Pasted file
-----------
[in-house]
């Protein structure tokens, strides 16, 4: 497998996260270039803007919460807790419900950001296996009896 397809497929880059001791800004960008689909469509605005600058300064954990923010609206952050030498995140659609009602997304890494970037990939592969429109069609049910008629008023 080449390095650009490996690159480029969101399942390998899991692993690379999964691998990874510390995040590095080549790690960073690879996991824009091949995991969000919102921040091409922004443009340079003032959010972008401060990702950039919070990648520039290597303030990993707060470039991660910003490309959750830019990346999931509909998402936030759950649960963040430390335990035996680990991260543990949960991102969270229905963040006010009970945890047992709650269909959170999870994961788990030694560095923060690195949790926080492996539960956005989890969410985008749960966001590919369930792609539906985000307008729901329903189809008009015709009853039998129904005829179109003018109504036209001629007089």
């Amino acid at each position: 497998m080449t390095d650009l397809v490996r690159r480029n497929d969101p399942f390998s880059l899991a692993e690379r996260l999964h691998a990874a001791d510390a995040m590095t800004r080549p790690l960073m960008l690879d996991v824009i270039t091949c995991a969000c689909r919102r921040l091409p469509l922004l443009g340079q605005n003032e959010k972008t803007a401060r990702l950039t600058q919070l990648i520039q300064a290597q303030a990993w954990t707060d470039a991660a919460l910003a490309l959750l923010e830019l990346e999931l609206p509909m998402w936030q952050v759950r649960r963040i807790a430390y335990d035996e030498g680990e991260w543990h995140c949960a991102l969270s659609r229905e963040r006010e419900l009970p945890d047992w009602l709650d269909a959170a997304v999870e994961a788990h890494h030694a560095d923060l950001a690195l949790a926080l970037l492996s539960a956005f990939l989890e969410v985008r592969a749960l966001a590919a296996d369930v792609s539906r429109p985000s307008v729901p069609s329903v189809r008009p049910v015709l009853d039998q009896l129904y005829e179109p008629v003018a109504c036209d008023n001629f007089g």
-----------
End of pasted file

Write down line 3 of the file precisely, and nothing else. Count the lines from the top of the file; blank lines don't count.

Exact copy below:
């Amino acid at each position: 497998m080449t390095d650009l397809v490996r690159r480029n497929d969101p399942f390998s880059l899991a692993e690379r996260l999964h691998a990874a001791d510390a995040m590095t800004r080549p790690l960073m960008l690879d996991v824009i270039t091949c995991a969000c689909r919102r921040l091409p469509l922004l443009g340079q605005n003032e959010k972008t803007a401060r990702l950039t600058q919070l990648i520039q300064a290597q303030a990993w954990t707060d470039a991660a919460l910003a490309l959750l923010e830019l990346e999931l609206p509909m998402w936030q952050v759950r649960r963040i807790a430390y335990d035996e030498g680990e991260w543990h995140c949960a991102l969270s659609r229905e963040r006010e419900l009970p945890d047992w009602l709650d269909a959170a997304v999870e994961a788990h890494h030694a560095d923060l950001a690195l949790a926080l970037l492996s539960a956005f990939l989890e969410v985008r592969a749960l966001a590919a296996d369930v792609s539906r429109p985000s307008v729901p069609s329903v189809r008009p049910v015709l009853d039998q009896l129904y005829e179109p008629v003018a109504c036209d008023n001629f007089g």